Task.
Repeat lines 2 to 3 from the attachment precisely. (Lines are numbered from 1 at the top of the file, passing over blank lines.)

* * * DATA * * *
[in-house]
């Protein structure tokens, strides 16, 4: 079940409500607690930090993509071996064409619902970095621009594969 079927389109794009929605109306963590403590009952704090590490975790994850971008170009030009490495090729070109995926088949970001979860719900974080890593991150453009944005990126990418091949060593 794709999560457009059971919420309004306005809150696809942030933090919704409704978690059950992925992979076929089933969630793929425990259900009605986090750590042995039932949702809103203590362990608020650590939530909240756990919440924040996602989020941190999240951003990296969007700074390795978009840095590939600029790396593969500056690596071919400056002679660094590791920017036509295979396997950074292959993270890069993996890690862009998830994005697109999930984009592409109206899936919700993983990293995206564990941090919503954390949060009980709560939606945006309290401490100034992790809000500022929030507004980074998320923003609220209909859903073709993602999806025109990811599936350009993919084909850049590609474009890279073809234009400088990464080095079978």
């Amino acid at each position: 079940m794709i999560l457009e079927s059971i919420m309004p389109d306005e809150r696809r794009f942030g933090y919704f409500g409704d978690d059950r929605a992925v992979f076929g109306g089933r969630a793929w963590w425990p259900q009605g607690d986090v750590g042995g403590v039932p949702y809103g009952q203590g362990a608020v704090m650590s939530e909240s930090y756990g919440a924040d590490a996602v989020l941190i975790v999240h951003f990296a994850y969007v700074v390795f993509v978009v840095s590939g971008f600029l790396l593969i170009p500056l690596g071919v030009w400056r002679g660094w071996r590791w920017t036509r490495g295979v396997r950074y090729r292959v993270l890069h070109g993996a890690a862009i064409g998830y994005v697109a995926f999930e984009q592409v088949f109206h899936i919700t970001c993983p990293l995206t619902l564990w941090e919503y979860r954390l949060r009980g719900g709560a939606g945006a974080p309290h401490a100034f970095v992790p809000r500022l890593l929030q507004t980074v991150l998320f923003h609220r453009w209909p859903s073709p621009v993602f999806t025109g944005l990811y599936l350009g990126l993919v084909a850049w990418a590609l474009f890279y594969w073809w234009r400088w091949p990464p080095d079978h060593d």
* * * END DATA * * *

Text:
């Protein structure tokens, strides 16, 4: 079940409500607690930090993509071996064409619902970095621009594969 079927389109794009929605109306963590403590009952704090590490975790994850971008170009030009490495090729070109995926088949970001979860719900974080890593991150453009944005990126990418091949060593 794709999560457009059971919420309004306005809150696809942030933090919704409704978690059950992925992979076929089933969630793929425990259900009605986090750590042995039932949702809103203590362990608020650590939530909240756990919440924040996602989020941190999240951003990296969007700074390795978009840095590939600029790396593969500056690596071919400056002679660094590791920017036509295979396997950074292959993270890069993996890690862009998830994005697109999930984009592409109206899936919700993983990293995206564990941090919503954390949060009980709560939606945006309290401490100034992790809000500022929030507004980074998320923003609220209909859903073709993602999806025109990811599936350009993919084909850049590609474009890279073809234009400088990464080095079978």
């Amino acid at each position: 079940m794709i999560l457009e079927s059971i919420m309004p389109d306005e809150r696809r794009f942030g933090y919704f409500g409704d978690d059950r929605a992925v992979f076929g109306g089933r969630a793929w963590w425990p259900q009605g607690d986090v750590g042995g403590v039932p949702y809103g009952q203590g362990a608020v704090m650590s939530e909240s930090y756990g919440a924040d590490a996602v989020l941190i975790v999240h951003f990296a994850y969007v700074v390795f993509v978009v840095s590939g971008f600029l790396l593969i170009p500056l690596g071919v030009w400056r002679g660094w071996r590791w920017t036509r490495g295979v396997r950074y090729r292959v993270l890069h070109g993996a890690a862009i064409g998830y994005v697109a995926f999930e984009q592409v088949f109206h899936i919700t970001c993983p990293l995206t619902l564990w941090e919503y979860r954390l949060r009980g719900g709560a939606g945006a974080p309290h401490a100034f970095v992790p809000r500022l890593l929030q507004t980074v991150l998320f923003h609220r453009w209909p859903s073709p621009v993602f999806t025109g944005l990811y599936l350009g990126l993919v084909a850049w990418a590609l474009f890279y594969w073809w234009r400088w091949p990464p080095d079978h060593d």